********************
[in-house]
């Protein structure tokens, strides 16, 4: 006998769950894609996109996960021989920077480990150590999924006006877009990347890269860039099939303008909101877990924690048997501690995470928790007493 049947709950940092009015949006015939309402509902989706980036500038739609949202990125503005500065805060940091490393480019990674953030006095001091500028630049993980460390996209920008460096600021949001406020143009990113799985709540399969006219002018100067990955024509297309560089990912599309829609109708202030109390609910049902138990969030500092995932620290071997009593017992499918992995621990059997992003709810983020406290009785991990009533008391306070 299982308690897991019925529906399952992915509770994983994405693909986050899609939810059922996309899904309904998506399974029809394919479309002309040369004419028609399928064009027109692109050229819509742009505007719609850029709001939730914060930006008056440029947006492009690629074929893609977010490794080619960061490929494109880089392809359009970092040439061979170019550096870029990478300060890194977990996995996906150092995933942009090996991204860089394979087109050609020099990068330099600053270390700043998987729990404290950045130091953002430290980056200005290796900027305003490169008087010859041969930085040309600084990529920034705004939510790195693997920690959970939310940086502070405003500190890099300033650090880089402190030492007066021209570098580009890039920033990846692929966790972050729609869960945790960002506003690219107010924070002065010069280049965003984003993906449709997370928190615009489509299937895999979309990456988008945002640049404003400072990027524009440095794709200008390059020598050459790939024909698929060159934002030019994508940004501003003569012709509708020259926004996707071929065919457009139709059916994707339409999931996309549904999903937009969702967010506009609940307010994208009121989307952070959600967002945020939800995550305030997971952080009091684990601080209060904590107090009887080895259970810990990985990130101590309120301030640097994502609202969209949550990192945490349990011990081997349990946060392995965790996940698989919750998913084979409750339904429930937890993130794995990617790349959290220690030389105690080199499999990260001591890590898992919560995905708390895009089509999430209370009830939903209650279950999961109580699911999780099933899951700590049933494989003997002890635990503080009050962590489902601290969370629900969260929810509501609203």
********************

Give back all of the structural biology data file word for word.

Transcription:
[in-house]
């Protein structure tokens, strides 16, 4: 006998769950894609996109996960021989920077480990150590999924006006877009990347890269860039099939303008909101877990924690048997501690995470928790007493 049947709950940092009015949006015939309402509902989706980036500038739609949202990125503005500065805060940091490393480019990674953030006095001091500028630049993980460390996209920008460096600021949001406020143009990113799985709540399969006219002018100067990955024509297309560089990912599309829609109708202030109390609910049902138990969030500092995932620290071997009593017992499918992995621990059997992003709810983020406290009785991990009533008391306070 299982308690897991019925529906399952992915509770994983994405693909986050899609939810059922996309899904309904998506399974029809394919479309002309040369004419028609399928064009027109692109050229819509742009505007719609850029709001939730914060930006008056440029947006492009690629074929893609977010490794080619960061490929494109880089392809359009970092040439061979170019550096870029990478300060890194977990996995996906150092995933942009090996991204860089394979087109050609020099990068330099600053270390700043998987729990404290950045130091953002430290980056200005290796900027305003490169008087010859041969930085040309600084990529920034705004939510790195693997920690959970939310940086502070405003500190890099300033650090880089402190030492007066021209570098580009890039920033990846692929966790972050729609869960945790960002506003690219107010924070002065010069280049965003984003993906449709997370928190615009489509299937895999979309990456988008945002640049404003400072990027524009440095794709200008390059020598050459790939024909698929060159934002030019994508940004501003003569012709509708020259926004996707071929065919457009139709059916994707339409999931996309549904999903937009969702967010506009609940307010994208009121989307952070959600967002945020939800995550305030997971952080009091684990601080209060904590107090009887080895259970810990990985990130101590309120301030640097994502609202969209949550990192945490349990011990081997349990946060392995965790996940698989919750998913084979409750339904429930937890993130794995990617790349959290220690030389105690080199499999990260001591890590898992919560995905708390895009089509999430209370009830939903209650279950999961109580699911999780099933899951700590049933494989003997002890635990503080009050962590489902601290969370629900969260929810509501609203």